During the first year after phacoemulsification, the incidence rate of corneal transplantation after phacoemulsification among patients with cornea guttata was 171.6 per 10,000 person years (95% CI, 129.6-222.8), while the overall incidence rate was 88 per 10,000 person years (95% CI, 74.5-103.1), as the annual incidence rate diminished after 1 year.

In comparison, 0.1% of 188,915 patients without registered cornea guttata underwent a corneal transplantation during the study period. The overall incidence rate of corneal transplantation among this group was 1.4 per 10,000 person years (95% CI, 1.2-1.6).

The researchers determined that phacoemulsification in patients with cornea guttata correlated with corneal transplantation (adjusted relative risk = 68.2; 95% CI, 54-86.2). Additionally, increasing age at the time of phacoemulsification had a gradually decreasing probability of corneal transplantation.

“Even if both patients with and without cornea guttata benefit from cataract surgery, they suffer from endothelial cell loss, and the results for the cornea guttata group are worse,” Viberg and colleagues wrote. “It is of great interest to study the risk for corneal transplantation the first years after cataract surgery in patients with cornea guttata, as a transplantation deals with a more complex postoperative course that in a way lasts for life.” – by Talitha Bennett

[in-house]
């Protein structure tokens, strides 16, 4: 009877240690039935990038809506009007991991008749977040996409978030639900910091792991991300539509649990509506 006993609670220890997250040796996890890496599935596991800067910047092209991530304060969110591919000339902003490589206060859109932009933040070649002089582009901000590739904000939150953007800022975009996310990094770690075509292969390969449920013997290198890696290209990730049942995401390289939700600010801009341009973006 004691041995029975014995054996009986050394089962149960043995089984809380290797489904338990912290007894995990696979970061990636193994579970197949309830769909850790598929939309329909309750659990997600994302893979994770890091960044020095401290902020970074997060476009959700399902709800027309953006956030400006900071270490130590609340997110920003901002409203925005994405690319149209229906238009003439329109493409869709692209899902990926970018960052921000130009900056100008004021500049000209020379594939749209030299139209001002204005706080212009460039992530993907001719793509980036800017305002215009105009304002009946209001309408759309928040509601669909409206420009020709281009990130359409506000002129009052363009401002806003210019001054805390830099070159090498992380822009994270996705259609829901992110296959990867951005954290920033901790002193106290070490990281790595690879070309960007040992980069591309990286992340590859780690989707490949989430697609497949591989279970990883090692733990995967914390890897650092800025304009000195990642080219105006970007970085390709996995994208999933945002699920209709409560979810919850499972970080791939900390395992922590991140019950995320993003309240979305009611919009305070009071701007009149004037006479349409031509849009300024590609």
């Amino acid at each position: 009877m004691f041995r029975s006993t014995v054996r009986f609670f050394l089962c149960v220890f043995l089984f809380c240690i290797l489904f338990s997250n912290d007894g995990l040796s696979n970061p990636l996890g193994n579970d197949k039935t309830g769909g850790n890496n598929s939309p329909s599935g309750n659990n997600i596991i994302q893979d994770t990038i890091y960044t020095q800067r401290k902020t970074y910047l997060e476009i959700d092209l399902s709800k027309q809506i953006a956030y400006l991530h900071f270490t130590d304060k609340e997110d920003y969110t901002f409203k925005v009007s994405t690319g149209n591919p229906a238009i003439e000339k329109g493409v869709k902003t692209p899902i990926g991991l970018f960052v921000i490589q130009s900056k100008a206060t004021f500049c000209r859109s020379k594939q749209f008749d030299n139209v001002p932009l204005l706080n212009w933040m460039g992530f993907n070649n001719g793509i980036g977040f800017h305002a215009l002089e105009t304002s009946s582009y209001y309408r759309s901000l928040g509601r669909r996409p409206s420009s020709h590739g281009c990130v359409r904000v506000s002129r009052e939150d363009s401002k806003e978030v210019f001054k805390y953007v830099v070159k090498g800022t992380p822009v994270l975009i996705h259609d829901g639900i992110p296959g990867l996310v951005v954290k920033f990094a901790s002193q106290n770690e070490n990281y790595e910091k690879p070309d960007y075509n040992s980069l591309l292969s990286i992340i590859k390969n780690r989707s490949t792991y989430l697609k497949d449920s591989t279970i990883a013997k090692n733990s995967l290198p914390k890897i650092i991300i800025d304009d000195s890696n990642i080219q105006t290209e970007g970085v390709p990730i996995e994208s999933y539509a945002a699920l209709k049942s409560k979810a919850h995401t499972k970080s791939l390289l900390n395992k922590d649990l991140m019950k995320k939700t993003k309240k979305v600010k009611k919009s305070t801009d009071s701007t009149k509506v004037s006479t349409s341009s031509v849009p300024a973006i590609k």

Disclosures: The authors report no relevant financial disclosures.

    Perspective
    Kyle A. Sandberg

    Kyle A. Sandberg

    As primary eye care providers, the earliest discussions about cataract management are frequently handled by optometrists, and this study helps to impact those counseling sessions. It found, in the analysis of more than a quarter million cataract surgery cases, that patients with corneal guttata have a 68-times greater risk for corneal transplant than those without guttata after phacoemulsification.

    While the overall likelihood of transplant in all cohorts is still exceedingly low, this increased risk should be reflected in preop patient education. Further, as we discuss the need to initiate surgical treatment of cataracts, clinical evidence of endothelial dysfunction should influence the practitioner’s advice about the timing of treatment. Put simply, when progressive corneal guttata is present, we should consider surgical intervention earlier. A final takeaway is that if a patient is going to ultimately require a corneal transplant, it is most likely to occur in younger patients and within the first year after phacoemulsification, highlighting the importance of careful monitoring of these cataract postops in the initial 12 months.

    The study did not address the influence of newer surgical techniques such as laser-assisted cataract surgery, which reduces total phaco energy and time, thus offering at-risk patients a potential avenue for improved outcomes.

    • Kyle A. Sandberg, OD, FAAO
    • Assistant professor
      Chief, refractive surgery and laser services
      Chief, outpatient surgery service
      Rosenberg School of Optometry

    Disclosures: Sandberg reports he is a consultant for Shire Pharmaceuticals.